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Clubs continue activities in midst of coronavirus


In February, multiple clubs at SIS introduced new and returning events. The outbreak of the coronavirus has led to the cancellation or postponing of several club events outside of school, such as the annual Model United Nations conference in Beijing or the annual HSSC Snowball dance. However, many SIS organizations have remained active within the school community. Ranging from Valentine’s day events to new fundraising efforts, student-organized events have continued to engage the SIS community beyond academics.

“Although coronavirus has certainly posed many challenges in our event planning, particularly with Snowball, I think that living in fear of the disease is a backwards way of thinking,” said Younchan Hwang (11), HSSC junior council member. “That’s why, even though Snowball has been temporarily postponed, the HSSC is trying to stay active at SIS through events like Valograms.”

Many clubs targeted Valentine’s day for promotional activities. The Gender and Sexual Awareness (GSA) club renewed its Matchomatics survey from the previous year. For a 3000 won fee, students fill out a 30 question survey and are paired with a “soulmate” or a friend match from SIS of any prefered gender. The HSSC also joined in the festivities by reviving its Valograms event. Although the HSSC did not host a Valograms event last year, they have done so in the past, such as in the 2017-’18 school year. Also costing 3000 won, students may write a personal message on a hand delivered bag of sweets to send to friends or secret admirers. 

“[GSA] wanted to switch up ways we raise money, compared to a typical bake sale or pizza sale,” said Minyoung Huh, president of GSA. “Last semester we actually donated around $1000 to a homeless LGBTQ+ youth organization in Seoul. They provide counseling and shelter for LGBTQ+ teens that don’t have homes. Homelessness rates for LGBTQ+ teens are usually disproportionately high, often due to reasons such as a non-accepting home life. The shelter we donate to works on finding these teens who don’t have a place today, providing food, clean amenities, shelter, and counseling for them.”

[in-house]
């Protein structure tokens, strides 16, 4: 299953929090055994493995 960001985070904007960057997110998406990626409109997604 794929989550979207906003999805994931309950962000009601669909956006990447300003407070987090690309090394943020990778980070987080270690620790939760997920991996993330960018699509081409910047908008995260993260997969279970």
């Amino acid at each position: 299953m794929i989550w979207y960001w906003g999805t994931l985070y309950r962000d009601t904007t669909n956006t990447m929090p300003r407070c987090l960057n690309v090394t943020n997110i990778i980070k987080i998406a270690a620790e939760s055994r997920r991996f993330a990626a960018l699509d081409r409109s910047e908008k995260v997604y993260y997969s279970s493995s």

February also saw the return of Random Acts of Kindness’ (RAK) RAK week. The bi-annual event returned from Feb. 10 to Feb. 14, and aimed at creating a kinder, more wholesome school community. Popular RAK week activities, such as Gongcha sales during activity period, were revived in hopes of reducing student stress. During RAK week, every high school locker received a hand-folded origami rose and heart-shaped post-it notes with positive messages were posted around school bathrooms, mirrors, and walls. RAK also introduced new events such as partnerships with the GSA club in order to hand out free candy. 

“Our school is very focused,” said Carly Santos. “A lot of the issues that come into my office are about stress, coping, time management, study skills, and trying to be yourself while still being compared to everyone else. I think RAK week adds a bit of an element of fun. School includes social aspects. To a certain degree, it includes feeling connected to your community or impacting others in ways you might not expect.”

Clubs also innovated in fundraising techniques over the month of February. The Green Club simultaneously raised funds and promoted environmentalism through the sale of Hydro Flasks, a popular brand of reusable metal water bottles, and succulents, miniature cacti-like plants. In addition, the World Wildlife Fund for Nature (WWF) implemented new bake sales. Both clubs will be donating to wildlife relief organizations in response to the recent Australian forest fires. The WWF will also be knitting pouches for koalas or other burned animals to donate to Australia as well.

“Financial support is obviously important in combatting the Australian fires, but they aren’t the only way to help wildlife,” said Evelyn Hur (11), WWF executive. “When [the WWF] brainstormed how to best help animals hurt or displaced by the fires, we realized that while countless organizations and clubs were donating money, few were donating goods like blankets or other important materials. As a result, we decided to incorporate both bake sales and knitting events in fighting the Australian wildfires.”

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